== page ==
Study Setting and Design

The study took place in the Massachusetts General Hospital Primary Care Practice-Based Research Network, consisting of 18 primary care practices. All practices in the network use electronic health records (EHRs) and have utilized a PHM health IT tool, TopCare (SRG Technology),15 for preventive cancer screening since 2011.5 In 2014, this PHM tool was expanded to include registries for patients with diabetes, cardiovascular disease (CVD), and hypertension (HTN). The tool identified network patients, assigned them to chronic disease registries, and tracked goal attainment in near real time. We developed a program for chronic disease management using central PHCs assigned to specific practices. We conducted a quasi-experimental evaluation of the program and compared quality-of-care process and outcome measures over the first 6 months (July 1, 2014, to December 31, 2014) of the PHM program for patients with diabetes, CVD, and HTN in practices assigned a central PHC (n = 8) or not (n = 10). Because all practices were already using the PHM tool for preventive cancer screening without central PHC input and this did not change during the study period, we also examined cancer screening outcomes as a way to control for the nonrandom assignment of the central PHC personnel. All practices also had the same financial incentives based on performance as defined by the patients meeting criteria for each registry.

Network and Chronic Disease Registry Participants

A validated automated algorithm was modified to be used in near real time to identify potential eligible adult (≥18 years) patients who had at least 1 visit to a study practice within the prior 3 years at baseline or had a visit during the 6-month follow-up period and were connected with a specific network physician or practice.16,17 Patients were considered to have diagnosed diabetes (type 1 or type 2) using a previously validated algorithm.6 Patients with CVD, including coronary artery disease, peripheral vascular disease, and cerebrovascular disease, were identified using EHR problem and procedure list terms and procedure codes for interventions, and patients with HTN were identified utilizing billing diagnosis codes and EHR problem list terms.18 These algorithms were internally validated based upon blinded chart review of randomly selected patients (sensitivity and specificity >90%). Patients eligible for breast, cervical, and colorectal cancer screening were women aged 50 to 74 years without bilateral mastectomy, women aged 21 to 64 years without total hysterectomy, and men or women aged 52 to 75 years without total colectomy, respectively.5 We excluded patients who switched between PHC and non-PHC practices during the follow-up period.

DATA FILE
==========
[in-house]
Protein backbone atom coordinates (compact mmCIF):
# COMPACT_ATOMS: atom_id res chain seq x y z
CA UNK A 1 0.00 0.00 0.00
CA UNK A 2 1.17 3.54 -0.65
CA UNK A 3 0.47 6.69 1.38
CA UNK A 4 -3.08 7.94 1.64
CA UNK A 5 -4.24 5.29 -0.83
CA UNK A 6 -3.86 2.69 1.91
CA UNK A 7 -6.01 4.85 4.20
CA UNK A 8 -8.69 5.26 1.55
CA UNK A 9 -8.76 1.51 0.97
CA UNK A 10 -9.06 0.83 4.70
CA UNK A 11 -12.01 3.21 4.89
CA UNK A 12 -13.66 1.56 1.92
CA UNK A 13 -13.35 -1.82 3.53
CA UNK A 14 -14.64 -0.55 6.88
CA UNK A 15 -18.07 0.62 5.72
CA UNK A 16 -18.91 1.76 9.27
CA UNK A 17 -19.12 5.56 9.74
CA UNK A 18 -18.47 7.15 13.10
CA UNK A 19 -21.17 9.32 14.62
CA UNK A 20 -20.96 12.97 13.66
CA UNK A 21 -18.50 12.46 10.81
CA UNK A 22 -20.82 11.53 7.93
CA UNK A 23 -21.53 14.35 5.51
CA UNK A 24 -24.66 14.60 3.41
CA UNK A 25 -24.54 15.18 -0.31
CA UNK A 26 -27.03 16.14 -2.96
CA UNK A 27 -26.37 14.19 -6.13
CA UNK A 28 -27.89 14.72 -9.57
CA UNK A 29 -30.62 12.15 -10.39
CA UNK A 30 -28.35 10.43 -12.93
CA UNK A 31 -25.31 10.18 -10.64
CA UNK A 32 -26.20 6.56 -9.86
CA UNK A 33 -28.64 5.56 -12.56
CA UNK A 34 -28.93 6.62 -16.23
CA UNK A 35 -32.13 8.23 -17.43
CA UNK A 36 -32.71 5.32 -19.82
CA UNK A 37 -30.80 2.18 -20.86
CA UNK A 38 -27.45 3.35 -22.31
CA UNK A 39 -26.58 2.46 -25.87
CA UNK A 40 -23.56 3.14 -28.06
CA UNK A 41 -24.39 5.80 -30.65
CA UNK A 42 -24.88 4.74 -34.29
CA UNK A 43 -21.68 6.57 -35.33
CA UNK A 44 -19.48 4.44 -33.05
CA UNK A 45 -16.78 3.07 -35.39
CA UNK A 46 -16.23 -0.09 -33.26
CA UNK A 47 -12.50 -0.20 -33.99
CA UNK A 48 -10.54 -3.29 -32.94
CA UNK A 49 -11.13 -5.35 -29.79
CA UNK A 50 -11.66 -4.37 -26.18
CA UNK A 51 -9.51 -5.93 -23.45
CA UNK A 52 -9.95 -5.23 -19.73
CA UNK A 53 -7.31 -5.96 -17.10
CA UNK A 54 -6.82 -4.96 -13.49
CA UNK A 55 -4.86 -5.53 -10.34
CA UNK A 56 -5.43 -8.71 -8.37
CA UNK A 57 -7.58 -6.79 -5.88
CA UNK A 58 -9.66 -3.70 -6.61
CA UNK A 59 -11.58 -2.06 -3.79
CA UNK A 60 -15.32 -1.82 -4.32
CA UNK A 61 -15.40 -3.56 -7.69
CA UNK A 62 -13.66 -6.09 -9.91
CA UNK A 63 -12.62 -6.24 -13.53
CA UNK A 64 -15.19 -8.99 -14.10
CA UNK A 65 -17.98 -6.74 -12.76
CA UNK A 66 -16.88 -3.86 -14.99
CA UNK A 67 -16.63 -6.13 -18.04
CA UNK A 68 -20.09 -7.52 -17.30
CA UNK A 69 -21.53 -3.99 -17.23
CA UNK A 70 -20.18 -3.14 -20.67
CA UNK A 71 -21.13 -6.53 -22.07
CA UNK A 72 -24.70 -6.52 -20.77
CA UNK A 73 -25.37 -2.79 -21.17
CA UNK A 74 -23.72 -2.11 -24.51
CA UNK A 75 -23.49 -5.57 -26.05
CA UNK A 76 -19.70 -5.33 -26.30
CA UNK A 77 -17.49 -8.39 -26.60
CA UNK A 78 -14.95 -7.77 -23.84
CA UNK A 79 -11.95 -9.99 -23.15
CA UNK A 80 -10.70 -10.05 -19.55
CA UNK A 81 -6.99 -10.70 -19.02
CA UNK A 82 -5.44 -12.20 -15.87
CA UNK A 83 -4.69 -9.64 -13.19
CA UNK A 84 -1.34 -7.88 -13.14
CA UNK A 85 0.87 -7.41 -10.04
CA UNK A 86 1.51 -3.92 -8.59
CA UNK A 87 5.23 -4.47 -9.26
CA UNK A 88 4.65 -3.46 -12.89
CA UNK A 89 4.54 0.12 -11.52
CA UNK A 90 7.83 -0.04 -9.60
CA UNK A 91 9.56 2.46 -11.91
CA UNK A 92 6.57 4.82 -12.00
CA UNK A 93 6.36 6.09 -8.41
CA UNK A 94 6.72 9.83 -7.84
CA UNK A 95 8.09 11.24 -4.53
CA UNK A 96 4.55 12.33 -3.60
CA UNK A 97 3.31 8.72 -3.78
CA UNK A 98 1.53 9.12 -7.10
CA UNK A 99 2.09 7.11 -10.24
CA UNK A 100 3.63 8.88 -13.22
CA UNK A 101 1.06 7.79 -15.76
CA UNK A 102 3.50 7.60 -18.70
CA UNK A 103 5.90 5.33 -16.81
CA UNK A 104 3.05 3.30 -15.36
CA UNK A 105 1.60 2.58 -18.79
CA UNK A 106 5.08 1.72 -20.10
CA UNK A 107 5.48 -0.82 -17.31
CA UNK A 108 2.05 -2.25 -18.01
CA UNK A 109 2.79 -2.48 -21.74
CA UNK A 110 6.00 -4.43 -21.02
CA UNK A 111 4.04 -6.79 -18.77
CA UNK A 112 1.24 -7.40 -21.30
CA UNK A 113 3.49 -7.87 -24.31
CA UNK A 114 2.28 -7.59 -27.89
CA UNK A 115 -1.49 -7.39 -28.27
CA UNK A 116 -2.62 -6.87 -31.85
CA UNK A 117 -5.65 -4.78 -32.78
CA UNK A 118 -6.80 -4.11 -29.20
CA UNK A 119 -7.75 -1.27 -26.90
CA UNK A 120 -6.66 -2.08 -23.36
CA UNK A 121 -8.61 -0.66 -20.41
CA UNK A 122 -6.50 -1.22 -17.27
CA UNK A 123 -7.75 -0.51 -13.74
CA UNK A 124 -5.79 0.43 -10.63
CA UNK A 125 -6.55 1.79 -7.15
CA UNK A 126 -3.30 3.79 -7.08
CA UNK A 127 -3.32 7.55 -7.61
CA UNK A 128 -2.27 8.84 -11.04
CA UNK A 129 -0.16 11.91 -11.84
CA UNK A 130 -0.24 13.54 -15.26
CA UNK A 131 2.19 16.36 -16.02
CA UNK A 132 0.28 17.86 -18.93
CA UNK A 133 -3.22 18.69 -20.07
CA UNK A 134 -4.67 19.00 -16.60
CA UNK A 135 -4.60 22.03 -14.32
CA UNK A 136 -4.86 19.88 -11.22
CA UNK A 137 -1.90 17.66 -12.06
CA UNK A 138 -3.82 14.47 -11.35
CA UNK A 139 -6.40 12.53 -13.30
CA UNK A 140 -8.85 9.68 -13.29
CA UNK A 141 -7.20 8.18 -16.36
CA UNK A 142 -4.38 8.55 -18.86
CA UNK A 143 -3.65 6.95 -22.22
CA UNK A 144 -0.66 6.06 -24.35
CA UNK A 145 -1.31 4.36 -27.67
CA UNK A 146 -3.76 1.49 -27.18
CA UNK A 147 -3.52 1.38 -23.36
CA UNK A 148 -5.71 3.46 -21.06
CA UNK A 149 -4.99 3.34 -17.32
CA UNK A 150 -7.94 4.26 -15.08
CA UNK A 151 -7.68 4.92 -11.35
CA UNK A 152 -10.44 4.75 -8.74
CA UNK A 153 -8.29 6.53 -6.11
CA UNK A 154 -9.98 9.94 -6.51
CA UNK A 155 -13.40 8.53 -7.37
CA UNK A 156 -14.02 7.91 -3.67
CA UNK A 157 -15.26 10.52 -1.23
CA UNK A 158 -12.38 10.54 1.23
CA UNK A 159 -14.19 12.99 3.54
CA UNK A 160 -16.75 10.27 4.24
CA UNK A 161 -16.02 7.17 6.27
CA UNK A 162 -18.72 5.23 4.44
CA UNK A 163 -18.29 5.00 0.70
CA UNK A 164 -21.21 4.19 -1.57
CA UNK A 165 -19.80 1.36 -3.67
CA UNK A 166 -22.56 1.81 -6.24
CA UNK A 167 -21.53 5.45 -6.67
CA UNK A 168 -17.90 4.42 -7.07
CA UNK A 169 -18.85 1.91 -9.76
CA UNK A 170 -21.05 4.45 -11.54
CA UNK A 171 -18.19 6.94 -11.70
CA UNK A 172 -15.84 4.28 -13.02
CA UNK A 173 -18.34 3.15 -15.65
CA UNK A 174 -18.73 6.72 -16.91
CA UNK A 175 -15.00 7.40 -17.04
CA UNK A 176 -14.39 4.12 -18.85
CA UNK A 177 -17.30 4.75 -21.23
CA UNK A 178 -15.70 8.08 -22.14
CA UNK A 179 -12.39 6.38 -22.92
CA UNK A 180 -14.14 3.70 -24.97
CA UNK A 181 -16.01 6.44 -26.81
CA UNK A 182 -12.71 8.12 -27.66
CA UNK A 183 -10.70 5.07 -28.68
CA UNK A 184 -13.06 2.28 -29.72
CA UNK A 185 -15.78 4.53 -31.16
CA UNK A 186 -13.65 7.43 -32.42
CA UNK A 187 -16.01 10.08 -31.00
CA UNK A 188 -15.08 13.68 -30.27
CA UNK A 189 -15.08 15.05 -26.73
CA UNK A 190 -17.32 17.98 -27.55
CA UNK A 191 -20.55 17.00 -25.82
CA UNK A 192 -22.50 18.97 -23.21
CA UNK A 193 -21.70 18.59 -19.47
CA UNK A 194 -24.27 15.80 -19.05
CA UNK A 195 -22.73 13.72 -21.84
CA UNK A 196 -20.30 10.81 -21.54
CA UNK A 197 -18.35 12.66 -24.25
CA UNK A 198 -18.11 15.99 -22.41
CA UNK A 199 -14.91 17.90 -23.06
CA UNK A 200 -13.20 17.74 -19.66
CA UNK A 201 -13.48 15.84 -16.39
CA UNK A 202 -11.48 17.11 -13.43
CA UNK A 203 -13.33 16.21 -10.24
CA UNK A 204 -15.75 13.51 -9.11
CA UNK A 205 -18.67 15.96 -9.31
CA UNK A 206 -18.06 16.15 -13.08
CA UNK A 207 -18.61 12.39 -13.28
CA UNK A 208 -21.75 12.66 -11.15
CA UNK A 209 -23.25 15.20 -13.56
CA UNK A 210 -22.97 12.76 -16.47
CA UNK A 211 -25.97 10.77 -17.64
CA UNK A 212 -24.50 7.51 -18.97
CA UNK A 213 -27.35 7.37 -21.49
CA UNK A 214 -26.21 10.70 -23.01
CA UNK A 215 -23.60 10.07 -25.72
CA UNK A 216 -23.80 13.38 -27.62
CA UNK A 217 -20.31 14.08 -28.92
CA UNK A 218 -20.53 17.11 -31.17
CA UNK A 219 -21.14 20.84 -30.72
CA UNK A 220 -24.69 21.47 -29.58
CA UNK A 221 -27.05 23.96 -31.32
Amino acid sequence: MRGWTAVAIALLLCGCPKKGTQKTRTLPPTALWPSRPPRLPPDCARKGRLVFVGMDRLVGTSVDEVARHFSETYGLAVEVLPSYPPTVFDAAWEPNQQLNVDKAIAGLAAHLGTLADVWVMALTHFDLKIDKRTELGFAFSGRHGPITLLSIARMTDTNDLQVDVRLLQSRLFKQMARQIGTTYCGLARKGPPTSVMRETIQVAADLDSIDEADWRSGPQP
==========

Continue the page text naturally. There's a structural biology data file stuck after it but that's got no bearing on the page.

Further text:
PHM Program With Central PHCs

PHM leaders hired and nonrandomly allocated 4 PHCs to work with 8 practices as part of a pilot project to centralize PHM efforts to improve quality of care. PHCs came from a variety of backgrounds in healthcare delivery and were selected based upon their having excellent communication skills and an ability to learn new electronic systems. The network did not have sufficient resources to implement a PHC in all 18 network practices. Among practices that expressed an interest in the program, PHCs were assigned so that practices reflected network diversity with regard to size, type (hospital-based, community-based, or community health center), and baseline quality scores. These decisions were made with a goal of equitably distributing available PHC resources within the network to get practice leader support and to maximize the impact of the program for practices with and without PHCs.

A training curriculum was developed for PHCs that included clinical instruction focused on chronic disease management and preventive health as well as the basics of health coaching and motivational interviewing. Additionally, PHCs were trained on optimal use of the clinical registry tool and the EHR and participated in a customized process improvement curriculum focused on process mapping and Plan-Do-Study-Act cycles.19 PHCs shadowed clinical and nonclinical personnel to understand practice workflow. They executed administrative tasks, including appointment scheduling, ordering overdue laboratory testing, performing chart reviews, and obtaining home blood pressure (BP) values and outside tests or laboratory results. In addition, PHCs regularly met (“huddled”) with physicians to review those patients who required clinical intervention to develop an action plan that could have included such elements as a call from a registered nurse to review medication compliance or titrate a statin or antihypertensive, initiation of home BP monitoring, scheduling an office visit to change treatment, or referring the patient to a diabetes specialist or nutritionist.

PHM Program Without Central PHC Support

The remaining 10 network practices not assigned a PHC were provided training and support in use of the PHM IT tool. The staff in these practices remained responsible for managing administrative tasks.

Covariates and Process and Outcome Measures